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Gender differences in the South African labour market (1995 – 2007): A descriptive review Dori Posel School of Development Studies, UKZN June 2011.

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Presentation on theme: "Gender differences in the South African labour market (1995 – 2007): A descriptive review Dori Posel School of Development Studies, UKZN June 2011."— Presentation transcript:

1 Gender differences in the South African labour market (1995 – 2007): A descriptive review Dori Posel School of Development Studies, UKZN June 2011

2 Main objectives: 1)To describe how women’s economic status in the labour market has changed in the post-apartheid period. -Labour force participation (employment and unemployment) -Returns to employment (earnings) 2) To highlight some of the implications of gender differences in labour market status.

3 Quantitative study: Data October Household Survey (OHS), 1995 – 1999 September Labour Force Survey (LFS), 2000 – 2007 ~ Nationally representative household surveys conducted by Statistics South Africa; typically households interviewed. A period of 12 years  can be more confident in identifying real changes (rather than “noise”, mismeasurement etc).

4 1.How has women’s economic status changed, 1995 – 2007? i)Changes in employment and unemployment:

5 Female employment grew by more than male employment over the period (accounting for 56 percent of the total rise in employment). But: men still form the majority of the employed.  Women’s share of employment increased.

6 Unemployment Economic growth has not been jobless, but the increase in employment has been smaller than the increase in those who want employment to 2007: -3.1 million increase in jobs. But: -3.6 million increase in those who want employment but who are unemployed.  Increase in unemployment rates. Although women’s share of employment has risen, women have also been more vulnerable to unemployment than men.

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8 Women dominate the non-searching unemployed, hence gender differences are particularly pronounced when comparing expanded unemployment. Over the period: The increase in women’s unemployment has been larger than the increase in male unemployment  gender differences in the risk of unemployment have widened.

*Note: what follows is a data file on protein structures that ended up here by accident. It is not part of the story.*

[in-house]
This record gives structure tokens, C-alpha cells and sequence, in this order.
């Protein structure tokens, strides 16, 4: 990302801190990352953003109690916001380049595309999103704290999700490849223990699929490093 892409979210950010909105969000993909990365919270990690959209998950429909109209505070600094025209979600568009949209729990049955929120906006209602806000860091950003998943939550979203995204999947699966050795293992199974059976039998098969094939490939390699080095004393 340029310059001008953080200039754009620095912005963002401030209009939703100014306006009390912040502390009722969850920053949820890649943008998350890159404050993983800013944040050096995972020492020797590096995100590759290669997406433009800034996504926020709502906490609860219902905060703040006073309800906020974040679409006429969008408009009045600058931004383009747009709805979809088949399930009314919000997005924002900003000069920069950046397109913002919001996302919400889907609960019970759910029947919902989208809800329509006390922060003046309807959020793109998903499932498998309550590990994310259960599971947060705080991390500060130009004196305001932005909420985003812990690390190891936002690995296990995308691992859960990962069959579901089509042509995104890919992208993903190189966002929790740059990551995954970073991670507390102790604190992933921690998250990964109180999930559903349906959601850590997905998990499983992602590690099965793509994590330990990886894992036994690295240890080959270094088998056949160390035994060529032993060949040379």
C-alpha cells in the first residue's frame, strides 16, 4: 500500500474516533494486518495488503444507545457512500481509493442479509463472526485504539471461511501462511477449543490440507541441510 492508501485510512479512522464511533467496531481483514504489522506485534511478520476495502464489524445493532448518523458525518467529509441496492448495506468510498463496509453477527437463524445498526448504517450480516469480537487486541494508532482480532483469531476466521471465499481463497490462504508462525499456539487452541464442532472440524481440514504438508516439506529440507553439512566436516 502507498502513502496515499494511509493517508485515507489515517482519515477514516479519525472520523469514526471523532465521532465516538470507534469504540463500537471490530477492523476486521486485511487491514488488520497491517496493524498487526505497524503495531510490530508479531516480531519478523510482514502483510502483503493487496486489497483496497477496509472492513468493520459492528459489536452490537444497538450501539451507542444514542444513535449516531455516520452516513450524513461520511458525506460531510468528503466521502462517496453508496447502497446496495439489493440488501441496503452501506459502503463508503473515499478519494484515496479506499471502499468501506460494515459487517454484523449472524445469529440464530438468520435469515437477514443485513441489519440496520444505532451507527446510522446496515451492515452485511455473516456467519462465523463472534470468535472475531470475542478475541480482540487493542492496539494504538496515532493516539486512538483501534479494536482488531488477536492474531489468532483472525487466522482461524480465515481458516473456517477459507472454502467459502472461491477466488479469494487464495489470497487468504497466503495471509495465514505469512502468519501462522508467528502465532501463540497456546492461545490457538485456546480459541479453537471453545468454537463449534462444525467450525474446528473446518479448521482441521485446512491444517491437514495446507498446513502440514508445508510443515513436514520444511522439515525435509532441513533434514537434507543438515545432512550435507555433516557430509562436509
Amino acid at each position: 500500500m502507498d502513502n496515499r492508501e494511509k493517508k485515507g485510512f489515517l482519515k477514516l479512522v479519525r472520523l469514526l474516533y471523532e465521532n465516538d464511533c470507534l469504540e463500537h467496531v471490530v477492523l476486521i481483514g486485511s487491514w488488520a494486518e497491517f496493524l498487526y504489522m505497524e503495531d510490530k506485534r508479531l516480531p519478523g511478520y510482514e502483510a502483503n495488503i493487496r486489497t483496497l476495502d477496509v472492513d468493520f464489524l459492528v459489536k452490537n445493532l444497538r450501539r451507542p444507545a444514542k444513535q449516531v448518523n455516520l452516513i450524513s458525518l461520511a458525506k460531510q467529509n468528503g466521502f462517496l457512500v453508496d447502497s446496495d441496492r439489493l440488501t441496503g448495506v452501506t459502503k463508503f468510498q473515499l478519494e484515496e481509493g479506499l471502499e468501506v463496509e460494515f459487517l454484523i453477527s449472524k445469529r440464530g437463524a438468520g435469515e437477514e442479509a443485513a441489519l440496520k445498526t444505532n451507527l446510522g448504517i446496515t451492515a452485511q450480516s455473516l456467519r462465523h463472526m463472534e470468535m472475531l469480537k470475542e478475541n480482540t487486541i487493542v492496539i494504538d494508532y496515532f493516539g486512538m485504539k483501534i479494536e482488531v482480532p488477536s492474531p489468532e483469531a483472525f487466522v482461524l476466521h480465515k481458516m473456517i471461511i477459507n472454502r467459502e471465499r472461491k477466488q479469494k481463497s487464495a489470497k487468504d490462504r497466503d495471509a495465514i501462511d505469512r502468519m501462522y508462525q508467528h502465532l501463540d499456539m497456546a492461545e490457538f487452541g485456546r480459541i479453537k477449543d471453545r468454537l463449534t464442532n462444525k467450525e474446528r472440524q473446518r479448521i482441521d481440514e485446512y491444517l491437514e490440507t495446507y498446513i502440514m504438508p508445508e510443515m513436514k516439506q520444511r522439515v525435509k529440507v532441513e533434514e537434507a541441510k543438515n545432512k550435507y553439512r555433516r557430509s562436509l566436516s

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10 In recent years: unemployment levels have been flattening out or even falling. But the increase in employment remains too slow to significantly affect unemployment rates, which remain very high.

11 ii) Earnings: Average monthly earnings for women in 1995 = 64 per cent of men’s earnings; by 2007 = 72 per cent.

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14 The composition of those in the top earnings decline, 1995 and 2007: Considerable fall in the share of White men among top income-earners. Percentage of women in the top earnings decile: increased from 20 per cent in 1995 to 33 per cent in 2007.

15 The composition of those in the bottom earnings decile, 1995 and 2007: Increase in the share of African women among the bottom earners, from 46 per cent in 1995 to 58 per cent in  Women’s share of low-paid work has increased considerably.

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17 2. How have women’s living arrangements changed?

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20 3. Implications Source: October Household Surveys 1997 and 1999; General Household Surveys (GHS) 2004 and Poverty line = R322 per capita per month (2000 prices)

21 Children are far more likely to be living with their mothers than with their fathers:

22 Feminisation of the labour force in post-apartheid South Africa  Women’s share of employment has increased, but their share of unemployment has grown even more dramatically. The average (unadjusted) gender gap in earnings has fallen, but a persistent gender gap in earnings remains (of about 29 per cent). Falling marriage rates + growing share of women living in households without (employed) men means that a rising share of households are reliant on women’s earnings. Gender differences in employment, unemployment and earnings help explain why women are more vulnerable to poverty than men. Children are considerably more likely to live with their mothers than their fathers, so gender differences in poverty have implications for poverty risks among children.

23 Appendix: Working conditions and gender


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